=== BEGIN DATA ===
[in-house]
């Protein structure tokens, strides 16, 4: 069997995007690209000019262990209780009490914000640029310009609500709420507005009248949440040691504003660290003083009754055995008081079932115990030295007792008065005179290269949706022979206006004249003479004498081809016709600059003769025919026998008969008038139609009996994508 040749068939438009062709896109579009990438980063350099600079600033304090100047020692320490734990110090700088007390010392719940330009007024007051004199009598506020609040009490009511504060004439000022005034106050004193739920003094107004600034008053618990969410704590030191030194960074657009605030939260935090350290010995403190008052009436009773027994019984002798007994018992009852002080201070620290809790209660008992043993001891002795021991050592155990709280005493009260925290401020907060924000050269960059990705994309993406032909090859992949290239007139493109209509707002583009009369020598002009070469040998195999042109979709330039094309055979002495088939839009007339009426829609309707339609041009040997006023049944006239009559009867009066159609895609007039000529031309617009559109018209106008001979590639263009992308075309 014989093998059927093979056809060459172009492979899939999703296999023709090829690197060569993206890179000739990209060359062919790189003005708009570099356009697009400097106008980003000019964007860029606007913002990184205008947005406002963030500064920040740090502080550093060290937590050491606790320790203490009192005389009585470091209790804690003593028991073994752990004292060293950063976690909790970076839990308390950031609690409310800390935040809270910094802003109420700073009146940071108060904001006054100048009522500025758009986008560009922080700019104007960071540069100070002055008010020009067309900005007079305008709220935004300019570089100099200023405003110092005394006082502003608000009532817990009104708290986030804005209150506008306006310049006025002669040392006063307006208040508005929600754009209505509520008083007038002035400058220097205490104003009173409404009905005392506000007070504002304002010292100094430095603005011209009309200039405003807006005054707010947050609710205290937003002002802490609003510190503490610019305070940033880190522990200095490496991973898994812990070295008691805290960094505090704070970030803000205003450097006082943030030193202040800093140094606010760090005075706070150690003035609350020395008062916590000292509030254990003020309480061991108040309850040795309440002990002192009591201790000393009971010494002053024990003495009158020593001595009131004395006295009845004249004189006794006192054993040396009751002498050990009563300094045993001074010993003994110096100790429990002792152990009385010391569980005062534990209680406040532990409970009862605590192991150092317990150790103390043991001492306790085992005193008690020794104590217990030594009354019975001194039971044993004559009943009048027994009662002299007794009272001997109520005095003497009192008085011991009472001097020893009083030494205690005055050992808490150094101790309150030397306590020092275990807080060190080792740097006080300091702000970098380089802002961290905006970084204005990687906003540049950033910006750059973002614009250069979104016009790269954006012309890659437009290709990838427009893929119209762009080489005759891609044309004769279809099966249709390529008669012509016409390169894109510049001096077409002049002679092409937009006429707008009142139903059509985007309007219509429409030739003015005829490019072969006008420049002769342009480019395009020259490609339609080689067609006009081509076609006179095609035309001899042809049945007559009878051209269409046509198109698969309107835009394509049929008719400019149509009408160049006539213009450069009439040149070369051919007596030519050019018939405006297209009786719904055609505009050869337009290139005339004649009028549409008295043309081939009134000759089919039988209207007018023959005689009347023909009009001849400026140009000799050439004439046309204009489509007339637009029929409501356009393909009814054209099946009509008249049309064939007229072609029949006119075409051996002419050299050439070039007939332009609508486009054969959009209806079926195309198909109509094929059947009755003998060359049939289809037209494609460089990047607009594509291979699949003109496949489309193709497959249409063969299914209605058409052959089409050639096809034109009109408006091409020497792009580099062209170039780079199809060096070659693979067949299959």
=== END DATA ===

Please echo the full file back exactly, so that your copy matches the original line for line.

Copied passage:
[in-house]
């Protein structure tokens, strides 16, 4: 069997995007690209000019262990209780009490914000640029310009609500709420507005009248949440040691504003660290003083009754055995008081079932115990030295007792008065005179290269949706022979206006004249003479004498081809016709600059003769025919026998008969008038139609009996994508 040749068939438009062709896109579009990438980063350099600079600033304090100047020692320490734990110090700088007390010392719940330009007024007051004199009598506020609040009490009511504060004439000022005034106050004193739920003094107004600034008053618990969410704590030191030194960074657009605030939260935090350290010995403190008052009436009773027994019984002798007994018992009852002080201070620290809790209660008992043993001891002795021991050592155990709280005493009260925290401020907060924000050269960059990705994309993406032909090859992949290239007139493109209509707002583009009369020598002009070469040998195999042109979709330039094309055979002495088939839009007339009426829609309707339609041009040997006023049944006239009559009867009066159609895609007039000529031309617009559109018209106008001979590639263009992308075309 014989093998059927093979056809060459172009492979899939999703296999023709090829690197060569993206890179000739990209060359062919790189003005708009570099356009697009400097106008980003000019964007860029606007913002990184205008947005406002963030500064920040740090502080550093060290937590050491606790320790203490009192005389009585470091209790804690003593028991073994752990004292060293950063976690909790970076839990308390950031609690409310800390935040809270910094802003109420700073009146940071108060904001006054100048009522500025758009986008560009922080700019104007960071540069100070002055008010020009067309900005007079305008709220935004300019570089100099200023405003110092005394006082502003608000009532817990009104708290986030804005209150506008306006310049006025002669040392006063307006208040508005929600754009209505509520008083007038002035400058220097205490104003009173409404009905005392506000007070504002304002010292100094430095603005011209009309200039405003807006005054707010947050609710205290937003002002802490609003510190503490610019305070940033880190522990200095490496991973898994812990070295008691805290960094505090704070970030803000205003450097006082943030030193202040800093140094606010760090005075706070150690003035609350020395008062916590000292509030254990003020309480061991108040309850040795309440002990002192009591201790000393009971010494002053024990003495009158020593001595009131004395006295009845004249004189006794006192054993040396009751002498050990009563300094045993001074010993003994110096100790429990002792152990009385010391569980005062534990209680406040532990409970009862605590192991150092317990150790103390043991001492306790085992005193008690020794104590217990030594009354019975001194039971044993004559009943009048027994009662002299007794009272001997109520005095003497009192008085011991009472001097020893009083030494205690005055050992808490150094101790309150030397306590020092275990807080060190080792740097006080300091702000970098380089802002961290905006970084204005990687906003540049950033910006750059973002614009250069979104016009790269954006012309890659437009290709990838427009893929119209762009080489005759891609044309004769279809099966249709390529008669012509016409390169894109510049001096077409002049002679092409937009006429707008009142139903059509985007309007219509429409030739003015005829490019072969006008420049002769342009480019395009020259490609339609080689067609006009081509076609006179095609035309001899042809049945007559009878051209269409046509198109698969309107835009394509049929008719400019149509009408160049006539213009450069009439040149070369051919007596030519050019018939405006297209009786719904055609505009050869337009290139005339004649009028549409008295043309081939009134000759089919039988209207007018023959005689009347023909009009001849400026140009000799050439004439046309204009489509007339637009029929409501356009393909009814054209099946009509008249049309064939007229072609029949006119075409051996002419050299050439070039007939332009609508486009054969959009209806079926195309198909109509094929059947009755003998060359049939289809037209494609460089990047607009594509291979699949003109496949489309193709497959249409063969299914209605058409052959089409050639096809034109009109408006091409020497792009580099062209170039780079199809060096070659693979067949299959």